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Aantimicrobial effect of cinnamon extract on Escherichia coli O157:H7, Listeria innocua and fresh-cut apple slices

Muthuswamy, S., Rupasinghe, H.P.V., Stratton, G.W.
Journal of food safety 2008 v.28 no.4 pp. 534-549
cinnamon, Cinnamomum verum, plant extracts, essential oils, natural additives, antibacterial properties, fresh-cut foods, apples, fruits (food), slicing, Escherichia coli O157:H7, Listeria innocua, bark, powders, food pathogens, bacterial contamination, cinnamic acid, aldehydes, plate count, GRAS substances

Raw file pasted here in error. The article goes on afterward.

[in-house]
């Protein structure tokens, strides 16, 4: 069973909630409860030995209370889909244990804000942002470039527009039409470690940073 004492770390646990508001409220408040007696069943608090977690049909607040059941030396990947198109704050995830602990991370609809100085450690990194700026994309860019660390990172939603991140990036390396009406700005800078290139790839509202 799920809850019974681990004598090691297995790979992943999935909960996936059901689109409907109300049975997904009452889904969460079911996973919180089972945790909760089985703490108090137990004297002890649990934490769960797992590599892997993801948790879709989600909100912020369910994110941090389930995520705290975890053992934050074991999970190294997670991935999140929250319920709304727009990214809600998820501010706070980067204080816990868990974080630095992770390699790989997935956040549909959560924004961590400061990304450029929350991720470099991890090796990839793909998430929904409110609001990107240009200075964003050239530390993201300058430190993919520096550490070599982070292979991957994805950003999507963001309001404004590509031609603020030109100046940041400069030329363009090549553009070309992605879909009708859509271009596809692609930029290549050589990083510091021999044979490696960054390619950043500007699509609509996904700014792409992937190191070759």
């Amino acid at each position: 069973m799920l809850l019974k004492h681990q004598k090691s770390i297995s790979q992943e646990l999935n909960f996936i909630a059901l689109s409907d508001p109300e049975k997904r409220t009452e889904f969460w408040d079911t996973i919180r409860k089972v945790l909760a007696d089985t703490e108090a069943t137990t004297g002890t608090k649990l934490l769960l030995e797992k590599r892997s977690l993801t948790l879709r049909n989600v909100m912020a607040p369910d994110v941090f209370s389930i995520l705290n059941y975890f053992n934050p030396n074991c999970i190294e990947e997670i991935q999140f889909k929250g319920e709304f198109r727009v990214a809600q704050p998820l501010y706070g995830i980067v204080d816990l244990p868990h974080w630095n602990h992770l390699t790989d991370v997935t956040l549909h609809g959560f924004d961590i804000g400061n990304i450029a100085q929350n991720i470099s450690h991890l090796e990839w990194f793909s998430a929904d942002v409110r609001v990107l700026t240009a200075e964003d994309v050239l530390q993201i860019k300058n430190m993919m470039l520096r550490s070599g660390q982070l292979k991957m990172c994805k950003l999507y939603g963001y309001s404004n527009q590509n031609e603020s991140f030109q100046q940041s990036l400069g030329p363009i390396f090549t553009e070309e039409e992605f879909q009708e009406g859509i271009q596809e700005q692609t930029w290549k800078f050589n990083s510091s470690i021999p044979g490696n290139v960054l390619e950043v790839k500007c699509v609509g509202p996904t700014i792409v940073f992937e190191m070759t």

The potential for natural antimicrobial compounds extracted from true cinnamon (Cinnamomum zeylanicum Nees ) to use as a food additive to extend the shelf life of fresh-cut apples was investigated. Several different extracts were prepared using cinnamon bark and powder to evaluate their antimicrobial activity on two marker microorganisms, Escherichia coli O157:H7 and Listeria innocua. An ethanolic extract of cinnamon bark (2% w/v) inhibited the growth of E. coli and L. innocua by 94 and 87%, respectively. When incorporated in a commercial antibrowning dipping solution, FreshExtend, the cinnamon bark extract (1% w/v) reduced significantly (P < 0.05) the microbial growth on apple slices stored for 12 days at 6C in comparison to the control. The cinnamon extract had no influence on the antibrowning properties of FreshExtend. Liquid chromatography mass spectrometry analysis showed that the major chemical constituent of this extract is cinnamic aldehyde. The consumer demand for convenient and nutritious, minimally processed produce like fresh-cut apples has been steadily increasing. Identification of natural antimicrobial agents that are acceptable to the consumer is a challenge to the fresh-cut industry. In this study, we discovered antimicrobial properties of a cinnamon extract and identified the principal antimicrobial compound as cinnamic aldehyde. For the first time, we demonstrated that this generally recognized as safe (GRAS) compound could be used with a commercial post-cut dipping solution (FreshExtend) to inhibit significantly the microbial growth on refrigerated apple slices. Therefore, this innovative study provides a new insight into the possible use of cinnamon extracts or cinnamic aldehyde as natural antimicrobial agents in the processing of sliced apples and other minimally processed fruits and vegetables to assure the microbial food safety.